Advancements in Beer Technology
Although the above concept may be still be in the development stages there are a few comically cutting edge beer related developments stirring around the science communities that have been catching Nitch's attention. Cruise with me through a few of my most recent favorites.
Japan Has A Heads Up on Flat Beer
Do you love the thrill of smashing the bottom of your glass beer bottle on the top of a mates while screaming "SUCK!" and watching his face contort into knots as he helplessly gulps down mouth fulls of cheap beer froth?
Well then look no further then then Japan for an entire 5 seconds of fresh foam mustache wearing delight! Fun for the entire family, no shaking required, this sensation is ahead of the innovation game with hours of bubbly fun right at your finger tips. Available in two colors!
Heineken Gets the Box Rolling
Heineken is serious about it's inventions for beer and employs teams of fresh from college hopefuls to fill their beer marketing labs. One of the things that Europeans have less of then Americans is space. Paris is literally stacked on top of each other, which means that there isn't room for that sleek new refrigerator and it's ample alcohol shelving.
“Imagine being able to really fill a fridge with beer. No space lost.”
He asks the question as he introduces us to Heineken’s new “cube”; a brilliantly simple concept from the mind of designer Petit Romain of France that is so obvious you sort of have to ponder why it’s never been done before. The cube concept pitches several advantages that range from the economic, to the environmental. Quite simnply, a cubed bottle is easier to store for manufacture, more efficient to transport and finally, store in the fridge. By maximising spatial usage, there should be long term fuel economy gains that in turn minimise carbon footprint. This green cubed bottle really may be the greenest bottle ever.
Australians Create High End Sampling Machine
Although Aussies have a racking lust for cheap lager there are also brains in the wilderness who are looking for ways to advance their palates along with their budget. Amuse wine bar in Honolulu, Hawaii once pitched Nitch's appetite for sampling with her love of card swiping and frankensteined a high end wine venue with the cheapness of $1 samples.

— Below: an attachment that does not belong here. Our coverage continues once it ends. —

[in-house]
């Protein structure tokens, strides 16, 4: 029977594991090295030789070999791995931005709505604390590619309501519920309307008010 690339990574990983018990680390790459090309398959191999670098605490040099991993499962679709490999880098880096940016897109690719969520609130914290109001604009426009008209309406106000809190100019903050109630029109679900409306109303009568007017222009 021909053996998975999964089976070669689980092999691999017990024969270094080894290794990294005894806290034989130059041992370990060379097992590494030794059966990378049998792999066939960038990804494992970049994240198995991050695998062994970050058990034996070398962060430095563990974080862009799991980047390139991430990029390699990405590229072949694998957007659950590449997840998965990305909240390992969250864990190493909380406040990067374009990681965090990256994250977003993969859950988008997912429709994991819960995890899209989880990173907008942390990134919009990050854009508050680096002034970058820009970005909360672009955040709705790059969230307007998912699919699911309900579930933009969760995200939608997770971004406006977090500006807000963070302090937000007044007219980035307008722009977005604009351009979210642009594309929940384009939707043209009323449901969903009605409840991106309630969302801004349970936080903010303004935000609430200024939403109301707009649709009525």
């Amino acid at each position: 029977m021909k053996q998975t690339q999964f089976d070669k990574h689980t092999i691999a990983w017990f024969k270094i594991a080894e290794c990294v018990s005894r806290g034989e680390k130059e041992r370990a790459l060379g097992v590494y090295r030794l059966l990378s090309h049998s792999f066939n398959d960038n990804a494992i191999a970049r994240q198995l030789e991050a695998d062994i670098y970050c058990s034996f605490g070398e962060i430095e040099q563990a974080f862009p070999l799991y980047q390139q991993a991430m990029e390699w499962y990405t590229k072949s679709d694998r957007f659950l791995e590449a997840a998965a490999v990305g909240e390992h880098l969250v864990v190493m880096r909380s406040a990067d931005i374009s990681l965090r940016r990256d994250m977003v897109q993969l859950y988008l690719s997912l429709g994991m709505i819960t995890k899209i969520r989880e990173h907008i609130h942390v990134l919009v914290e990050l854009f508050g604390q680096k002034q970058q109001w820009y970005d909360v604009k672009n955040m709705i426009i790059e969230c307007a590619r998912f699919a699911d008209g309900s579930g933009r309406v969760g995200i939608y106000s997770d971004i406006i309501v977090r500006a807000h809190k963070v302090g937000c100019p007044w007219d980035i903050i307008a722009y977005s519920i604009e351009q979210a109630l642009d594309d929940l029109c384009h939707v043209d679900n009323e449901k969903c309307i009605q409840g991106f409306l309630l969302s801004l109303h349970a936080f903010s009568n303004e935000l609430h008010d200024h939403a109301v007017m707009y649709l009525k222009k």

From Melbourne Industrial designers JonesChijoff, a method for preserving boutique bottled beer after the cap has been popped. The system, dubbed the BeerVault is available in the Biero Bar in Melbourne and was designed to offer customers the ability to sample premium boutique beers, which can cost up to $200 a longneck. Because the beers can be so expensive, there historically hasn't been a way to offer customers the ability to try to boutique beers without buying a whole bottle. Australians will spend an average of $50 for a 30 pack of watered lager but coughing up more then $10 for a craft brew is unthinkable. Demonstrating the need that the big island down south has for this invention and it's an admirable one in the quest to swing the guzzling masses into a finer way of life.
Filling from the bottom up:
No longer just a sexual reference
This story and innovation is years old and the only reason why I add it is because I've had the pleasure of being one of the first people to view the system back in 2010. I was working and living in San Diego California and had the pleasure of serving, chatting and day time drinking with Mr. Josh Springer, founder of GrindOn Industries and creator of "Bottoms Up" draft beer dispensing system. Not only a visual spectacle, but a super efficient way to fill up beers for the masses. At the time he showed me all the videos and then the science behing the trick, while we sipped craft beers and cooly flirted. He was charming and smitten by his own success in a delightfully sweet way that almost made me feel bad to have to express my general disregard and animosity toward the invention.
"It is the drive through window of beer drinking," I recall remarking boldly after our third or forth pint. People that drink this kind of beer don't need it shoveled down their throats anymore the they need a faster way of frying potatoes in grease. But none the less, I admit to it's pioneering technology and resourcefulness, wishing Josh all the best in this endeavors and hopefully we'll get a chance to meet up again in the future. I welcome the chance to have my beer filled from the bottom, hint hint, wink wink.
If anyone owns or sees any of these forefronts of beering technology, drop me a picture, video or review!
Looking forward to a fruitful future of outstanding beer focused developments.